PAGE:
Last updated 9/13/19 @ 9:45 a.m.
Bryan County, GA – Bryan County Commissioners voted Tuesday to send 85% of LVAP funds collected in their county over to organizations based in Liberty County. This vote accepted the recommendation made by the Local Victim Assistance Program (LVAP) Committee that they appointed earlier in the year.
The Bryan County LVAP committee primarily consists of government employees and includes one citizen. The board members who helped reach this decision are Richmond Hill Finance Director Bob Whitmarsh, Bryan County Family Connection Director Wendy Sims, Bryan County Sheriff Clyde Smith, County Finance Director John Rauback, Juvenile Court Judge Christi Balbo, Pembroke Police Chief Bill Collins, and Bryan County resident Tracy Walden-Stafford.
A little background on LVAP: State law that went into effect in 1995 which aimed to help increase access to services for crime victims, particularly victims of violent crimes. O.C.G.A. 15-21-131 mandates a 5% add-on to any total fine amount charged in any court in the state of Georgia. These “5% funds” should be collected by each county individually and paid monthly to victim assistant programs in the county for which the fine was imposed (O.C.G.A. 15-21-132). Should the respective county not have such a program, these funds shall be directed to the district attorney of the judicial circuit in which the county is located for the purpose of defraying the costs of victim assistance activities carried out by the district attorney’s office.
Prior to Tuesday’s decision, 100% of the LVAP funding collected by Bryan County has been remitted to the Atlantic Judicial Circuit’s Office of the District Attorney, totaling hundreds of thousands of dollars, with an additional almost $385,000 being totally unaccounted for, as exposed by AllonGeorgia. The only victims assistance provider physically located within Bryan County is The Cottage (Serenity Hill), which opened in Richmond Hill during the summer of 2018. The facility provides victim support in the form of forensic medical examinations and crisis intervention, among other services.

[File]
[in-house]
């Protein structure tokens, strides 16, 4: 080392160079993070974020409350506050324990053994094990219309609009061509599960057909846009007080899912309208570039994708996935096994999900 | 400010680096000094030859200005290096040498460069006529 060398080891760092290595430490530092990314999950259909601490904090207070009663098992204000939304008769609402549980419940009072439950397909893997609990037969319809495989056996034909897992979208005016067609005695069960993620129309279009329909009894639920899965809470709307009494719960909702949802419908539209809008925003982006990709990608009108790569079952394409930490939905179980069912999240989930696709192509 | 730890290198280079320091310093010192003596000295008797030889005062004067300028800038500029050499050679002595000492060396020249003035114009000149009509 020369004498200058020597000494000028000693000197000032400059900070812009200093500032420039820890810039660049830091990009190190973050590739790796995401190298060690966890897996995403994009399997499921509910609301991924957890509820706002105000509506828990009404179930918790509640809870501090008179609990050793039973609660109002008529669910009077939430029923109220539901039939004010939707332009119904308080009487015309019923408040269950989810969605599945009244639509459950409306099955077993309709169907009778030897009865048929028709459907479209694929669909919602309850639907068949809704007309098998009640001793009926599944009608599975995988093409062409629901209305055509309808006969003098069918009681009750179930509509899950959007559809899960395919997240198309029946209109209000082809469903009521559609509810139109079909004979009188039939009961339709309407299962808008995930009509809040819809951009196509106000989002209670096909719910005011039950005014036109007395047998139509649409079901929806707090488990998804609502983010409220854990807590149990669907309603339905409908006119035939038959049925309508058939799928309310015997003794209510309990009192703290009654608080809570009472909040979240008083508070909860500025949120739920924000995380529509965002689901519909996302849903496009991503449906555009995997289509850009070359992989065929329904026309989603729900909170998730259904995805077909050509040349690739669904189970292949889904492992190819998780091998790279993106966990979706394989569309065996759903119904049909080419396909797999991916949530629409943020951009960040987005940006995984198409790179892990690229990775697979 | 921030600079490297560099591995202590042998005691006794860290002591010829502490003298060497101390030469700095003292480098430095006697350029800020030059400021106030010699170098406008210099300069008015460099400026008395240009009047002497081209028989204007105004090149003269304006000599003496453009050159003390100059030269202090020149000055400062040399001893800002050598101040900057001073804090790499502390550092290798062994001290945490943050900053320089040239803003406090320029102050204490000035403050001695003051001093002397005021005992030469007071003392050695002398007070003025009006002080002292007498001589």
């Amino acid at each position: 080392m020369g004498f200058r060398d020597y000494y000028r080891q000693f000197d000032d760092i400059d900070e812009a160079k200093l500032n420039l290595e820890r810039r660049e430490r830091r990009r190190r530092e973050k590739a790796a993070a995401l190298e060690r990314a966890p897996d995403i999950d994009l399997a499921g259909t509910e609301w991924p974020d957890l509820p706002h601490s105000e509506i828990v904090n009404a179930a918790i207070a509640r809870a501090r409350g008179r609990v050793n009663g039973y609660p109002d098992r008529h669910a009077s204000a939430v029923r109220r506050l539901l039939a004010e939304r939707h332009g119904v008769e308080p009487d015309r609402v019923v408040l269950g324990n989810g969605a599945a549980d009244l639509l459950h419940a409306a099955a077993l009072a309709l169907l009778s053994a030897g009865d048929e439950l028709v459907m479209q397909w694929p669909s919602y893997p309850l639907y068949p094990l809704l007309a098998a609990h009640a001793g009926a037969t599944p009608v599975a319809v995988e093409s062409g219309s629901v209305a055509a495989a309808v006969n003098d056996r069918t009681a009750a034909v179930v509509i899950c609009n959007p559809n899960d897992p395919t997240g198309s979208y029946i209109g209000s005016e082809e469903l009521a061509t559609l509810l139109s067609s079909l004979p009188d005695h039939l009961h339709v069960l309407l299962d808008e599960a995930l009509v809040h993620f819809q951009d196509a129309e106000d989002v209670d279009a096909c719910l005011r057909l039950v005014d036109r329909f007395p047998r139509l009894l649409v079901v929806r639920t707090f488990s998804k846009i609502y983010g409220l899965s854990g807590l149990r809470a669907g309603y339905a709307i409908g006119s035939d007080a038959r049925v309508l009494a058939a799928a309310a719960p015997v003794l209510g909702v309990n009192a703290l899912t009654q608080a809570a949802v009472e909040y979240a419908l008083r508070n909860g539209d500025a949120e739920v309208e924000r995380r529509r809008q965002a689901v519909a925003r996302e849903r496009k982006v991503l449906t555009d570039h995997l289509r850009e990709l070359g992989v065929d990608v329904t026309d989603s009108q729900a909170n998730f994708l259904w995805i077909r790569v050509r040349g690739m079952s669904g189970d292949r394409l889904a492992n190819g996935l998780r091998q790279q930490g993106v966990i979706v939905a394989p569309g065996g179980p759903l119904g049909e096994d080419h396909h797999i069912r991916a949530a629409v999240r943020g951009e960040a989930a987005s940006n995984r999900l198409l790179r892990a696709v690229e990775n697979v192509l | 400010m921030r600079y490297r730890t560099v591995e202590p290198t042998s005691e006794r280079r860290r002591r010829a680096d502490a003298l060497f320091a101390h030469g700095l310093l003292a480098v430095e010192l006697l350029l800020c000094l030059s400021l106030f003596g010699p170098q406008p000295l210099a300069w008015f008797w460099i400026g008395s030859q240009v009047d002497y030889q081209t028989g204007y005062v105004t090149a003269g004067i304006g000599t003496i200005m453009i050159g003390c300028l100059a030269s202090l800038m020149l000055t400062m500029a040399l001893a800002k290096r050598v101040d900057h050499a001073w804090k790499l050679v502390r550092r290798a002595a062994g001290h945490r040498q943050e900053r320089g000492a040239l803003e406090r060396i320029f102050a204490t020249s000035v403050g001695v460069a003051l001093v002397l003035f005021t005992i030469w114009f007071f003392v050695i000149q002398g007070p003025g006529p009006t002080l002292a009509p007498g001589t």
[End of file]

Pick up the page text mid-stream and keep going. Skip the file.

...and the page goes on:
When the LVAP committee met on August 27th, it decided to cut the funding sent to the District Attorney from 100% to 55%. The vote, which passed 5-2, sends the rest of the funds equally to The Cottage and two other organizations: a domestic violence shelter and another that provides forensic interviews, both based in Liberty County. One of the dissenting votes came from resident Tracy Walden-Stafford who wanted more funding to be sent to the local non-profit agencies and less to the District Attorney. Walden-Stafford told us, “Not only is the DA’s office serving the least amount of victims, they are using the Victims Assistant staff for investigatory and secretarial purposes, according to the list of duties provided to the committee.”
The Cottage is the only organization that is physically located inside of Bryan County. Helen’s Haven, which was awarded 15% of these LVAP funds, ended the last financial year with over $1 million in total assets. However, the Cottage served many more victims, despite having a negative balance of 4,682.20 at the end of the same period. Dr. Trinity Ingram-Jones says she has personally funded The Cottage to make up this difference. The Tri County Protective Agency, which also serves less victims, has received extensive funding from the LVAP of other counties. Also, according to 2017 IRS records, Tri County Protective Agency uses almost 70% of their contributions and grants towards salaries and other employee benefits.